Ripken Sr. dismissed as coach Orioles offer him minor-league job


Cal Ripken Sr., a member of the Orioles organization for 36 years, has been removed as third-base coach and asked to take a minor-league position, club officials said yesterday.

The decision to replace Mr. Ripken, who joined the major-league club in 1976, apparently was made shortly after the regular season. Club officials said they are awaiting word from Mr. Ripken on whether he will accept a demotion to minor-league instructor or retire.

General manager Roland Hemond refused to confirm Mr. Ripken's dismissal as third-base coach yesterday, but he and manager Johnny Oates said the club has spoken with Mr. Ripken about moving to a different job.

"We've talked to him some about another position in the organization, but that hasn't been resolved yet," Mr. Hemond said. "He's contemplating it."

Mr. Ripken, 56, could not be reached for comment. He has worked since 1957 in the Orioles organization as a player, scout, coach and manager. This will be the second time in the past five years that he has been relieved of a position with the major-league club. He was fired as manager in 1988.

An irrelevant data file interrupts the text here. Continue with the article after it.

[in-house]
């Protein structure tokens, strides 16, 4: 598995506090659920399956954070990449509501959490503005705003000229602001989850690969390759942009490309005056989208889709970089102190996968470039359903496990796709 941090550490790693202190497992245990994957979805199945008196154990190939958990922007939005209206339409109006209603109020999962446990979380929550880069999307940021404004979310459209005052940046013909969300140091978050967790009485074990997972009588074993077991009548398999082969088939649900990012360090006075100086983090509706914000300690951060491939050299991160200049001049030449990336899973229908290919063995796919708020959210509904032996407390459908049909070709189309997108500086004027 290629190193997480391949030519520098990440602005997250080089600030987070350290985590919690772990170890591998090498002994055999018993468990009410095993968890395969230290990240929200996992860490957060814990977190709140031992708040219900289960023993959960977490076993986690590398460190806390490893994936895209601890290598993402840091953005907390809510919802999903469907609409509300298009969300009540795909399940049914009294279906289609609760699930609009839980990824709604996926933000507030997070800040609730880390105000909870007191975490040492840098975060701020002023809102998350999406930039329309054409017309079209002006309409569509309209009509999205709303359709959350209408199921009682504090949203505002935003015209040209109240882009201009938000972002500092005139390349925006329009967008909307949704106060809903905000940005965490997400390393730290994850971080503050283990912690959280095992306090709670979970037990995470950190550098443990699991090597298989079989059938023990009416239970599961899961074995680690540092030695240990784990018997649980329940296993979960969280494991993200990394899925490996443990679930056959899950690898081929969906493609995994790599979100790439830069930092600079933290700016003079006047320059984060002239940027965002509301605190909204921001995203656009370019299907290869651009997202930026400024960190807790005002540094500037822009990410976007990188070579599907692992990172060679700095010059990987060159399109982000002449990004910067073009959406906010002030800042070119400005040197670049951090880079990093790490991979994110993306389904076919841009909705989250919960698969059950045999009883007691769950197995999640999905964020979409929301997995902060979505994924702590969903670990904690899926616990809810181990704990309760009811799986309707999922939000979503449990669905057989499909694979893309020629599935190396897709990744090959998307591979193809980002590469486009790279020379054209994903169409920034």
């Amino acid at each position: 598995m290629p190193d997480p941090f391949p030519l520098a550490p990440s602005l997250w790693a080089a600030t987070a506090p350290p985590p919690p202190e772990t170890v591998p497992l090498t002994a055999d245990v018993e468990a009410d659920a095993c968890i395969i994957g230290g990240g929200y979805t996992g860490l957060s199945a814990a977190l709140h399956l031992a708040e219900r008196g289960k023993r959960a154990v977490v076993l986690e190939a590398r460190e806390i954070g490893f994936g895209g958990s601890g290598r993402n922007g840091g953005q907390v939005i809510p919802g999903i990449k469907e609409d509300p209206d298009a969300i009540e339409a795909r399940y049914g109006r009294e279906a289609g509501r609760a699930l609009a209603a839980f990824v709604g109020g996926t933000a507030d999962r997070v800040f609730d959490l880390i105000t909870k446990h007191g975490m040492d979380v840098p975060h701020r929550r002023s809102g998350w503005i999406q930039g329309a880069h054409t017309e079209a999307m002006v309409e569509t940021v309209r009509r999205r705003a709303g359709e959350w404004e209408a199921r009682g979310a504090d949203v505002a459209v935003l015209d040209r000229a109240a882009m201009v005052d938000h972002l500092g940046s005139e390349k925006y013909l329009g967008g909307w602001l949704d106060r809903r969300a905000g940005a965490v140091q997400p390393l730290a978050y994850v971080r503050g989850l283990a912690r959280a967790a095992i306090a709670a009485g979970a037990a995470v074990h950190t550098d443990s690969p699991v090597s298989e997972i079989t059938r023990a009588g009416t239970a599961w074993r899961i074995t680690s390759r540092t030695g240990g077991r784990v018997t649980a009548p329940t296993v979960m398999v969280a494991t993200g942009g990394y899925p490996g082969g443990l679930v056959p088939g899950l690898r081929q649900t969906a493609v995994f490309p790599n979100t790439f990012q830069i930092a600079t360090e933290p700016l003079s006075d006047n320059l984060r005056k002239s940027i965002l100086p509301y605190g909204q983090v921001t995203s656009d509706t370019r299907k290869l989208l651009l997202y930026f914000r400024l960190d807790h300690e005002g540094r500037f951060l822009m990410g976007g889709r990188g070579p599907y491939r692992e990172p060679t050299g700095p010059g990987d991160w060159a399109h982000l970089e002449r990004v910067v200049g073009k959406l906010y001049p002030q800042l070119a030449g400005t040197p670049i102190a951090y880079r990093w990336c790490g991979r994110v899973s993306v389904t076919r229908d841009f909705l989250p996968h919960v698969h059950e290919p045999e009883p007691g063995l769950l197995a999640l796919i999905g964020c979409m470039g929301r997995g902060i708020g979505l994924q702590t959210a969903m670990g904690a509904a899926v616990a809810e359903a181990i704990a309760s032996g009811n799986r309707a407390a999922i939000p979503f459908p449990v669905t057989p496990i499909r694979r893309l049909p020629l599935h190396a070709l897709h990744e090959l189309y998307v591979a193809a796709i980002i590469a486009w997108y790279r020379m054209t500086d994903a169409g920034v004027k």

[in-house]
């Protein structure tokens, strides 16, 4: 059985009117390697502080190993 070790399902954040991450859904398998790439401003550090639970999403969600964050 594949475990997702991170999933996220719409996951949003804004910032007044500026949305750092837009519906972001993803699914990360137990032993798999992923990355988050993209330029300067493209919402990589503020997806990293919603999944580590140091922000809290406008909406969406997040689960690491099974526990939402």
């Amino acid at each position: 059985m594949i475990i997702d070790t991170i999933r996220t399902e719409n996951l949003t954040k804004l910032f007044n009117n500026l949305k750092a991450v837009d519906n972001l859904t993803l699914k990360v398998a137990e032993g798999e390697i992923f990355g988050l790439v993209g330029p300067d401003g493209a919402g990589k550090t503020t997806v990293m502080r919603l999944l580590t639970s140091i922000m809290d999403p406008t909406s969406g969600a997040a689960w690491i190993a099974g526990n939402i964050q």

The decision to change third-base coaches comes less than two months after the Orioles signed Mr. Ripken's son, All-Star shortstop Cal Ripken Jr., to a five-year, $30.5 million contract.

A month from now, Cal Ripken Jr. might be the only remaining family member with the club. The Orioles are not expected to include his brother, second baseman Bill Ripken, on their 15-man protected list for the Nov. 17 expansion draft. Unprotected players are eligible to be selected by the two new National League teams, the Florida Marlins and the Colorado Rockies.

Mr. Oates declined to elaborate on the decision concerning Cal Ripken Sr., but other club officials said there was frustration with Mr. Ripken's performance as third-base coach and his lingering bitterness over getting fired as manager in April 1988.

Mr. Ripken became manager in 1987, and the Orioles finished 67-95. He was replaced by Frank Robinson after they lost their first six games in 1988. The club went 0-21 before ending the longest losing streak in American League history.

Mr. Ripken returned as third-base coach under Mr. Robinson the next season, reclaiming a position he held from 1977 to 1986. Club officials said he often seemed distant and lonely, even though for a time he appeared rejuvenated under Mr. Oates.

The final straw probably came on Sept. 22, when Mr. Ripken held Tim Hulett at third on a potential sacrifice fly in the ninth inning of a 4-3 loss to the Toronto Blue Jays that all but eliminated the Orioles from contention for the American League East title.

Club officials indicated a new third-base coach would be hired. The other four coaches -- Dick Bosman (pitching), Greg Biagini (hitting), Elrod Hendricks (bullpen) and Davey Lopes (first base) -- are likely to remain in their current positions.

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